888 Seventh Street
While the sales office for market rate condominiums at 888 Seventh Street is not scheduled to open its doors until spring 2007, applications for the Below Market Rate (BMR) units are due by November 17, 2006.
888 Seventh Street (f.k.a. 601 King) [SocketSite]
888 Seventh Street: BMR Application [liveat888.com]

10 thoughts on “888 Seventh Street: BMR Deadline (11/17/06)”
  1. There will be 174 BMR units at 888 7th. One wonders if all the developers pooled their BMRs into this one project.
    The whole BMR thing in SF seems under-reported. There’s little information about available units. The Mayor’s office website has minimal information. This is the largest project I’ve heard of.
    There was an interesting discussion on Craigslist about the demographics of BMR lottery winners.

  2. Are there resale restrictions on all BMR’s now? I knew several young, upwardly mobile friends who purchased BMR’s in the Valencia Street Salvation Army conversion several years back. They were able to sell at full market something like five years after buying…and they made out like bandits. That seemed to me like the most ineffective subsidy possible. If the BMR’s are permanently affordable through resale restrictions it’s a different story, but I do wonder who’s “winning” with these units.

  3. BMR’s are the same sort of politically correct disaster as rent control.
    Well-intentioned politicos (along with lunatics like Chris Daly) harbor the delusional belief that this approach actually solves something. Of course it doesn’t. It merely passes the burden of expense onto people who can’t really afford it, either.
    I have friends with household incomes well over $200K paying $800 a month for a 3 bedroom apartment in Dolores Hts. That’s rent control at work for you.
    BMR is a travesty.

  4. How can that be? I thought you had to earn below a certain amount to qualify, for example $63,500 (moderate in my opinion) for an individual. I also thought you could only resell at BMR. At least that’s what the rules say now. How are these people with high incomes getting in and how are people re-selling at market rate? Please tell me.

  5. As I said, I hope that they all have permanent resale restrictions now. I was simply wondering.
    I was citing just one project from several years ago, in which the resale restrictions sunsetted after a certain point, resulting in windfalls to the lucky lottery winners. And the people who got in weren’t high income…but they weren’t the sort of working class folks that one imagines these program are designed for. My friends were late 20’s early 30ish well educated single folks who were working in moderately paying fields near the beginning of their careers, but they had a lot of income growth potential in front of them. They were smart enough to get on the list, and were able to sell and parlay their small investment into much nicer places.
    That’s my one first hand experience with BMR for sale units, and I’ve always wondered if it was isolated, or if the whole system has these kind of flaws. It sounds like it might have been fixed.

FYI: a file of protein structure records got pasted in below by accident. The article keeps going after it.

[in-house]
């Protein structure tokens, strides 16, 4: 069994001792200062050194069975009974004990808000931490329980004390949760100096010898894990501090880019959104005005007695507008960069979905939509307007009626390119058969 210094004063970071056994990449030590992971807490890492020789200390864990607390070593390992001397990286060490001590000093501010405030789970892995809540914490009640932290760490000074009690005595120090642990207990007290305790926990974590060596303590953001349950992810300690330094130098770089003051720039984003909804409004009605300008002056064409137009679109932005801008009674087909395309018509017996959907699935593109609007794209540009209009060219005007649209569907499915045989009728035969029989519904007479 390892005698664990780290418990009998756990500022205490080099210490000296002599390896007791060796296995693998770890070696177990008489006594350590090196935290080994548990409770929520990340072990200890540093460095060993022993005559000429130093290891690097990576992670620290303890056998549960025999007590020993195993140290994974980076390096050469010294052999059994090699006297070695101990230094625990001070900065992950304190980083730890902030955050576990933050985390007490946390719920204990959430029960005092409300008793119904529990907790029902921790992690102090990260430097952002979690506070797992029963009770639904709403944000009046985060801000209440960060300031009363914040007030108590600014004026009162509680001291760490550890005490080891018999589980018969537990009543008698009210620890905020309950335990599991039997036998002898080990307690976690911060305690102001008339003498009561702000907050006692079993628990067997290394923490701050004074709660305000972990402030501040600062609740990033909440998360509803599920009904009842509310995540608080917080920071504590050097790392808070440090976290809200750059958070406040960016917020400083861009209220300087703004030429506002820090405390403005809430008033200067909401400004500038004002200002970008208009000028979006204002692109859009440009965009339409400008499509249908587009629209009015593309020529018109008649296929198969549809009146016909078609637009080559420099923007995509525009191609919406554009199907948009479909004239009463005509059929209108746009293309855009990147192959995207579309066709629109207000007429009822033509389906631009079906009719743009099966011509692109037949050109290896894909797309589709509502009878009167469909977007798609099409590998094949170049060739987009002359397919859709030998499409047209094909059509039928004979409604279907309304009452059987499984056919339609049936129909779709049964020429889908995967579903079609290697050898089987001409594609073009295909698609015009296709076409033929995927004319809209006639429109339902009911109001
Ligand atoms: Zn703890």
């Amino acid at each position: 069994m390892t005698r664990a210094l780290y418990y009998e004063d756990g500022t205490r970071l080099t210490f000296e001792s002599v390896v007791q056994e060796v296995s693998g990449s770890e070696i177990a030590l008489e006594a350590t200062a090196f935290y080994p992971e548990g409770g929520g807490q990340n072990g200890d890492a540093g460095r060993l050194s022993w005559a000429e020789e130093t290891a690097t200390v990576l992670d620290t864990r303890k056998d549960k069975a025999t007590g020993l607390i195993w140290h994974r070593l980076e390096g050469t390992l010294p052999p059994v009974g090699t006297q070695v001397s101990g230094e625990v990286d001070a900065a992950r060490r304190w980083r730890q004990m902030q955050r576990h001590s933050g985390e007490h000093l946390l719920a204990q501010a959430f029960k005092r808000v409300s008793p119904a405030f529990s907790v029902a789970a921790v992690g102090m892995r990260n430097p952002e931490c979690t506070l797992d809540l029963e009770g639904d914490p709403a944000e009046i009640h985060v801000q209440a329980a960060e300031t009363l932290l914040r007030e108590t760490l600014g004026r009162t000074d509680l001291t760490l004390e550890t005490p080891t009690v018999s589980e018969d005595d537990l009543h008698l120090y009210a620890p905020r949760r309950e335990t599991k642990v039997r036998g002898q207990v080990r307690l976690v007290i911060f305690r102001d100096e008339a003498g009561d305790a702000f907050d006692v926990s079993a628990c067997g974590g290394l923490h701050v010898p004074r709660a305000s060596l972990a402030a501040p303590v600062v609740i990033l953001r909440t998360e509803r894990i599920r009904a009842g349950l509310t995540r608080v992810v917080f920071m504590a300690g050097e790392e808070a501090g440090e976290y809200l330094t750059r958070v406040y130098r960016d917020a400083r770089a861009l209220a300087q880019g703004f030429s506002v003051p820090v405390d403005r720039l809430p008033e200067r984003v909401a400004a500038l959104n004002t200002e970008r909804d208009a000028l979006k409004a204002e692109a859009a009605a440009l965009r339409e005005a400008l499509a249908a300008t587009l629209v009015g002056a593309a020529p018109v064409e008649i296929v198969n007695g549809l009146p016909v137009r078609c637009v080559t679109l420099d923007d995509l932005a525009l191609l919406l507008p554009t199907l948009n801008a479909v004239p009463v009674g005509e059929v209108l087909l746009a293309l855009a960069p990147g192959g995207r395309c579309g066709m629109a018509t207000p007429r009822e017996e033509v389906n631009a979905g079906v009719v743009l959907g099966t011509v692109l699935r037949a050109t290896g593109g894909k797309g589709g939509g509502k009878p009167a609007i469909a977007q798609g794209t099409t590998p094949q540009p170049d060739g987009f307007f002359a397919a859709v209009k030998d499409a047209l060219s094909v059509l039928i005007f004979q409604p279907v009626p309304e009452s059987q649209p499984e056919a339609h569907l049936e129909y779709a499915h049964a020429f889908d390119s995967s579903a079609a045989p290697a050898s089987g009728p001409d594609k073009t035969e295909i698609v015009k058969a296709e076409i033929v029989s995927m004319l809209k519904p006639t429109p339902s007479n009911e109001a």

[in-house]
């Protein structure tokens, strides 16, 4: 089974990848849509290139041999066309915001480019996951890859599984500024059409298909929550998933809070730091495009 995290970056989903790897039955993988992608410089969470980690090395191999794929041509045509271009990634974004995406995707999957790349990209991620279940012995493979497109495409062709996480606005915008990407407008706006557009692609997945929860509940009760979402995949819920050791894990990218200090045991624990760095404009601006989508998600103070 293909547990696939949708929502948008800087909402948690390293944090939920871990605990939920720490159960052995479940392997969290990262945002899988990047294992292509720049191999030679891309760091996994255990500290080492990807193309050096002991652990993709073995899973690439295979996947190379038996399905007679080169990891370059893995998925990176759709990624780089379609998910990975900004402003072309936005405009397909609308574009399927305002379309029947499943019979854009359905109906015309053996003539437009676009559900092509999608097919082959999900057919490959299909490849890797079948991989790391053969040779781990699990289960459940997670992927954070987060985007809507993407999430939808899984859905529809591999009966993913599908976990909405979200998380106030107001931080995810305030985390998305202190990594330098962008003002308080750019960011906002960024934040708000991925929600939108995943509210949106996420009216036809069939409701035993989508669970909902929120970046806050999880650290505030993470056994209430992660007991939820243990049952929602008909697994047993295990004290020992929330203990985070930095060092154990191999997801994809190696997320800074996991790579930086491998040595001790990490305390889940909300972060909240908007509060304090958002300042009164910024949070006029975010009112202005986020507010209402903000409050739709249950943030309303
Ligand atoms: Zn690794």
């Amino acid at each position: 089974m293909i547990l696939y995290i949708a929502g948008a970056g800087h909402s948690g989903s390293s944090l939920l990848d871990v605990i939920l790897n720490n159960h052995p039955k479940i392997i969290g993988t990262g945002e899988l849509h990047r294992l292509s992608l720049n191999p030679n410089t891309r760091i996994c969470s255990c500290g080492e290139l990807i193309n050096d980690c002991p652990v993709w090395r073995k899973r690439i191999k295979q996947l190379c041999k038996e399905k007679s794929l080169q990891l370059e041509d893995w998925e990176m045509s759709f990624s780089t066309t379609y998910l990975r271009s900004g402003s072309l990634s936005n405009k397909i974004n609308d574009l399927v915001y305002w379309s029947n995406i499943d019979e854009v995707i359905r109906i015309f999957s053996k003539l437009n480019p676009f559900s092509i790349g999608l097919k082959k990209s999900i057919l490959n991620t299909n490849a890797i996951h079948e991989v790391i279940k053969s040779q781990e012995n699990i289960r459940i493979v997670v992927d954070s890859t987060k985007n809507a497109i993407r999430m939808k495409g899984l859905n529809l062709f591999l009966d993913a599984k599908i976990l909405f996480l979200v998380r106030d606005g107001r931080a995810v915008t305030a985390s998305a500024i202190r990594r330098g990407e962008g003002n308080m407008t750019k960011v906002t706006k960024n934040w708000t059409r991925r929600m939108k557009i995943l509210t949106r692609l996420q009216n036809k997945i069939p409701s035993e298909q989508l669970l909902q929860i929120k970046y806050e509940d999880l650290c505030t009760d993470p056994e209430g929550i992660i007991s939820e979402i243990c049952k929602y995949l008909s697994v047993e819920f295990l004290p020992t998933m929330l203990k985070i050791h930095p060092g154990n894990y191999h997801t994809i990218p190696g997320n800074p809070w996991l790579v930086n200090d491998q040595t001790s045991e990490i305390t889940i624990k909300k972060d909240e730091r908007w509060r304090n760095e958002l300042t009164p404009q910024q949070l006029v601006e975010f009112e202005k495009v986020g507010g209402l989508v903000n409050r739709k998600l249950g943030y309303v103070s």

6. BMR units should have restrictions on title so that you can only sell it to another BMR buyer (unless its different in parts of SF). You can still profit from selling a BMR unit but not anything near market rate. I know of someone who was trying to sell her house in SF and found out that her home was a BMR home. It got really ugly because there was no restrictions on the title when she bought (at market rate) but is now forced to sell it at a BMR price. I don’t really know the details other than that but I think she tried to sue as many people as possible for good reason.
    Curmudgeon, your friend may have been selling at a time when title companies were not doing a good job of putting these restrictions on the title. Who knows…

  7. The fact remains that you cannot ignore the will of the market. Sunsetting BMRs results in completely unfair gains. Sustaining BMRs results in a ghettoized homeowning experience. It’s a sloppy mess, because it’s trying to contain forces beyond sustainable political control.
    Political correctness makes for good copy, but it doesn’t work. The market tends to be Darwinian, but it functions beautifully. Requiring loads of BMRs of developers doesn’t result in a magical inventory of low-income housing. It comes out of the hides of the market rate buyers (cost, quality, finishes, public space, design all suffer). Very SF, though: punish those who strive and achieve for the sake of those who know how to work the system.
    I hope we eliminate Chris Daly on November 7 in favor of someone who’s still a committed progressive, but not a shrieking freakshow to the political left of Che Guevara.

  8. I just purchased a BMR unit at 888 Seventh Street. The unit is restricted for 50 years, meaning that if I want to resell the unit before 50 years, I have to sell it through the Mayor’s Office of Housing to someone who qualifies under the BMR program. Even if I want to rent the unit, I have rent it to someone who qualifies as low income.
    I don’t expect to make much of a profit once I sell the unit. However, it’s better than renting.

  9. The potential resale value of your BMR unit is secondary to the significant tax benefits you’ll receive as a home owner. Plus, your house payment, which may be a stretch at first for BMR owners, will slowly but surely become very reasonable. It’s well worth the short term sacrifice, so congratulations!

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